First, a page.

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Rob Gronkowski’s battered body can’t be relied upon by the Patriots

EAST RUTHERFORD, NJ - NOVEMBER 27: New England Patriots tight end Rob Gronkowski (87) warms up prior to the National Football League game between the New England Patriots and the New York Jets on November 27, 2016, at Met Life Stadium in East Rutherford, NJ. (Photo by Rich Graessle/Icon Sportswire)
Rich Graessle/Icon Sportswire

The New England Patriots are in excellent shape to make the playoffs this year and should do so while winning the AFC East for the eighth year in a row, and the thirteenth time since 2000.

It seems very likely that they will have to do it, at least in some part, without tight end Rob Gronkowski.

Gronkowski left Sunday’s win over the New York Jets with a back injury—this after missing the Week 11 game against San Francisco. While the injury has been deemed not serious by the team, Gronkowski has already missed two games this season, and it would come as a surprise to nobody if he missed one or two more down the stretch.

As good as Gronkowski is—and he sure seems like one of the best to ever play the position in the modern era—he is wildly unreliable when it comes to his health. The Patriots must know they cannot count on him for the rest of the year—perhaps even into the playoffs.

Gronkowski has only played two complete seasons—2010 and 2011, his first two in the league. Since then, he has yet to finish a full season, though in 2014 and 2015, he missed just one game each. Still, even if you assume he doesn’t miss another game this year, he averages 3.2 missed games a year.

With Gronkowski, it’s fair to assume he will be hurt more often than not. Every player is less than 100 percent from the moment they step onto the field in Week 1, but for Gronkowski, the injuries which seem to accumulate often go beyond a tweaked hamstring.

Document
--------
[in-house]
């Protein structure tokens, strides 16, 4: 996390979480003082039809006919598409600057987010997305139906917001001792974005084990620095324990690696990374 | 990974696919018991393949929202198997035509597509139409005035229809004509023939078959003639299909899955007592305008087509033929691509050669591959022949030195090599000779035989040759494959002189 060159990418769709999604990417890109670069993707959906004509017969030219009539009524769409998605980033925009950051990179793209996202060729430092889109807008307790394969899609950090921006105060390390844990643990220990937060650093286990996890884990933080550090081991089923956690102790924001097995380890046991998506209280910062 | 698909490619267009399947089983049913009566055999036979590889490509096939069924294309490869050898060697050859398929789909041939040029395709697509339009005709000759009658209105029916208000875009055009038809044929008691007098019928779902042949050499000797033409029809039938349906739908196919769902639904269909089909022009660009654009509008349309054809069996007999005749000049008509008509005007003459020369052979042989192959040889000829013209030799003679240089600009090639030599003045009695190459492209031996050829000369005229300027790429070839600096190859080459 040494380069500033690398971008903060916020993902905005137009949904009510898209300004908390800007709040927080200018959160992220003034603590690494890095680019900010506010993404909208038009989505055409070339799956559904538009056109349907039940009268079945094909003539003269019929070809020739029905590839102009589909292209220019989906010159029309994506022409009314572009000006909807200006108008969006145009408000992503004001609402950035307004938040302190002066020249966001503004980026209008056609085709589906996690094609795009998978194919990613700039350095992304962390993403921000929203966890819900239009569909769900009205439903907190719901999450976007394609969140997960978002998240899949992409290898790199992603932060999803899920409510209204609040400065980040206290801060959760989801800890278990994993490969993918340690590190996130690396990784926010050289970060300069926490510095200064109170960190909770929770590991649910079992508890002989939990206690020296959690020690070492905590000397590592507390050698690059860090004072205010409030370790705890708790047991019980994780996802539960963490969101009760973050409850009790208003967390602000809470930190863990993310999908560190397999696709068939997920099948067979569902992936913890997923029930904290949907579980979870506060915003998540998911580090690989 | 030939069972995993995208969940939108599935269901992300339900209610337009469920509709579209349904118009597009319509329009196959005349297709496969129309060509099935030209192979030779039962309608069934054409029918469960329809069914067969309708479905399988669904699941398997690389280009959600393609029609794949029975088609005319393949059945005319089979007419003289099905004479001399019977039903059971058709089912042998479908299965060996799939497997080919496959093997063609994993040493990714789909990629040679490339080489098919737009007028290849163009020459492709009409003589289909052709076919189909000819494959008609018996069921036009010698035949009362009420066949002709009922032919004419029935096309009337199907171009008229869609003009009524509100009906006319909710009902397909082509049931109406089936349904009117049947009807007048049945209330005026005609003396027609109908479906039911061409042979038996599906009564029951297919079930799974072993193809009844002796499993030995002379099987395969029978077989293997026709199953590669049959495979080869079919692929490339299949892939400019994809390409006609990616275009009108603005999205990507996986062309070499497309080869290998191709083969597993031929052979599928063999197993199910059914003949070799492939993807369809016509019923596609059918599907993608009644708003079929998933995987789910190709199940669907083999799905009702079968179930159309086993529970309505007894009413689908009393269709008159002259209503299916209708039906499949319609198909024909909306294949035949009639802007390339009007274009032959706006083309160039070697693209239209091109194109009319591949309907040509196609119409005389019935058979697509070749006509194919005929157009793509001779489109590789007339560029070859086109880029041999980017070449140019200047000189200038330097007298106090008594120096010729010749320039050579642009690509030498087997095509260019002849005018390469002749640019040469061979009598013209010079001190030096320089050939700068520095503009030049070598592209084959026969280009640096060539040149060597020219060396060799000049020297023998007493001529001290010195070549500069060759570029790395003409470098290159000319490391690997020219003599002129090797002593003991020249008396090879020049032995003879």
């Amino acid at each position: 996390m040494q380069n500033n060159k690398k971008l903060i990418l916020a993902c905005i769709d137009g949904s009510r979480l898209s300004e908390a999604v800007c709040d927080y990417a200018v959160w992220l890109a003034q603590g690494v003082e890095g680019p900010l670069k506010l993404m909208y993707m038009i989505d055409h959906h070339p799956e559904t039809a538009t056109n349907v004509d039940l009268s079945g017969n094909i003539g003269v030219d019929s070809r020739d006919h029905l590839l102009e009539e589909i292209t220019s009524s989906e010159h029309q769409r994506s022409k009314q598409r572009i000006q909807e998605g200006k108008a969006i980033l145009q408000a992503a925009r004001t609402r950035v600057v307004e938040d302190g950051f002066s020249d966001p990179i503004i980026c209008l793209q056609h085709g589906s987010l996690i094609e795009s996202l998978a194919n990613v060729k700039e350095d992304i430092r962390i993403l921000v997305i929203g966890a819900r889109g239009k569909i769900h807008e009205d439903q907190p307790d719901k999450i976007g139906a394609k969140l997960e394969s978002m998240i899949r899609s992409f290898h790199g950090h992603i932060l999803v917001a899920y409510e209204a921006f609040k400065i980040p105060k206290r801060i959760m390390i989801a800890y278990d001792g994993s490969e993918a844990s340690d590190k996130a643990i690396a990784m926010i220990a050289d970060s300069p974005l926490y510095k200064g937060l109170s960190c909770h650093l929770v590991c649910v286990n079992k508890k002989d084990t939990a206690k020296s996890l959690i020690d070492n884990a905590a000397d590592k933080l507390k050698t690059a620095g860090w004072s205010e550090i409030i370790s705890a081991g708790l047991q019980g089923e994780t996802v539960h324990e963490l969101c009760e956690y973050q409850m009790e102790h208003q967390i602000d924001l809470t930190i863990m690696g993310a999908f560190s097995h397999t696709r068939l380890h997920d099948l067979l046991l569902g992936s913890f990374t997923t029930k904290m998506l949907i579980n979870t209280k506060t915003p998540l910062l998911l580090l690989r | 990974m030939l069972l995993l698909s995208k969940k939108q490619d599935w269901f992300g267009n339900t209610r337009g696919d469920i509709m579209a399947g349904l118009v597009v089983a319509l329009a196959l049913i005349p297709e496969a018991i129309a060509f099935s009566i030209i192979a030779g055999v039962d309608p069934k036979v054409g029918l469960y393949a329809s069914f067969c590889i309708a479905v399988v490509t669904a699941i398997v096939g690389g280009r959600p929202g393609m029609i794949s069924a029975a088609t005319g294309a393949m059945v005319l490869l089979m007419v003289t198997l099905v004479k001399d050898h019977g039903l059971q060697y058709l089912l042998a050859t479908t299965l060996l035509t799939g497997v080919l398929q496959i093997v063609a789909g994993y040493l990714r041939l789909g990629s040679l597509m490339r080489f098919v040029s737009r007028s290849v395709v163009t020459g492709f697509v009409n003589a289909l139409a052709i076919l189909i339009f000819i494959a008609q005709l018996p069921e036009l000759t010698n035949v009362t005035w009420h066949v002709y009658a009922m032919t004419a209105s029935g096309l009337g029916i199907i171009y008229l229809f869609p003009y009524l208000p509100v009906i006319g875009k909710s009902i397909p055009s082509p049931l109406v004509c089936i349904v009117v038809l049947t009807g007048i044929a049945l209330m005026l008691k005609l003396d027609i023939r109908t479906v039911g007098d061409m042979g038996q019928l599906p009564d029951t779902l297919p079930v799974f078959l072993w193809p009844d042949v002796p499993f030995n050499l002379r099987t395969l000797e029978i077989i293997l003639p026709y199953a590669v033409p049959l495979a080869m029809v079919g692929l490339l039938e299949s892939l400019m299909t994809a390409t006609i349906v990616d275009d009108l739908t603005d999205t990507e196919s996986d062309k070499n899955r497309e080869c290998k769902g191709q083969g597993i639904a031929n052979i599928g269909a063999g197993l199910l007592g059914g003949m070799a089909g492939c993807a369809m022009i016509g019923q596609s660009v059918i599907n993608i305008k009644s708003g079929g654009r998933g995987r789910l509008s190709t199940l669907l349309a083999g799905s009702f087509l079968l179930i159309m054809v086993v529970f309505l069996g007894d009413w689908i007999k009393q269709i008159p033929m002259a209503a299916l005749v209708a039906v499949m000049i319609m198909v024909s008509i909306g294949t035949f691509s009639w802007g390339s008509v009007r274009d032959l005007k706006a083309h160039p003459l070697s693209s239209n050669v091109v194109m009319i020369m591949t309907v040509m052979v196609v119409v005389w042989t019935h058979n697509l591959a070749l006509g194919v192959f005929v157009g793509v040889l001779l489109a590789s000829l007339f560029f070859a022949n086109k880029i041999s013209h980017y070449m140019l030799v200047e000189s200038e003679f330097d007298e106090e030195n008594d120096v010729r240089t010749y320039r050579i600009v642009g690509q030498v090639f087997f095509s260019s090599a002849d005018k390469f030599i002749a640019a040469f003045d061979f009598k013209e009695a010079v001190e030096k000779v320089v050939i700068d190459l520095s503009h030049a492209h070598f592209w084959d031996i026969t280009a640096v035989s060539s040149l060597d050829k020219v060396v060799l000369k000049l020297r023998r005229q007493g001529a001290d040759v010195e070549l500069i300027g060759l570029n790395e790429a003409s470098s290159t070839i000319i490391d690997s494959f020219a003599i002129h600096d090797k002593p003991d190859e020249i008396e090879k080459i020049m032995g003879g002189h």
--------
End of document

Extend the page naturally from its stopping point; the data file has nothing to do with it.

His recent perforated lung is a good example of that. Like teammate Danny Amendola, who for years suffered one odd injury after another, Gronkowski seems to incur injuries which aren’t really preventable.

You can’t condition yourself to prevent a broken arm or a perforated lung.

The problem facing the Patriots is that even if he can play out the remainder of the season, Gronkowski is going to be less than healthy. Further, an injury like a back injury can be a lingering issue, keeping Gronkowski off the field and perhaps inactive for games.

The Patriots have been trying to find a solid backup for years, so we know they are aware of the issues around Gronkowski. He’s a huge part of their offense, but as with all things “Patriots,” it is clear head coach Bill Belichick has alternate plans.

That’s one of the reasons they took a shot with Martellus Bennett, and it’s why getting Dion Lewis back is such a big deal for the team. Both are players who can either fill Gronkowski’s role or cover his absence up to an extent.

Bennett fills in as the big athletic tight end who is a nightmare mismatch for linebackers and safeties, while Lewis is a dynamic pass catcher who can create big plays on underneath routes, helping the Patriots overcome the lack of the vertical threat Gronkowski brings to the table.

Without a doubt, the team would prefer to have Gronkowski on the field, and healthy (or at least mostly healthy). However, given his injury history and the continued battering of his body, the team has to be careful about depending on him down the stretch.

Rob Gronkowski is a massive problem for defenses when he’s on the field. Far too often, though, he’s not on the field.

The Patriots know they can’t always count on his body to hold up, but have already taken steps to try and account for that.

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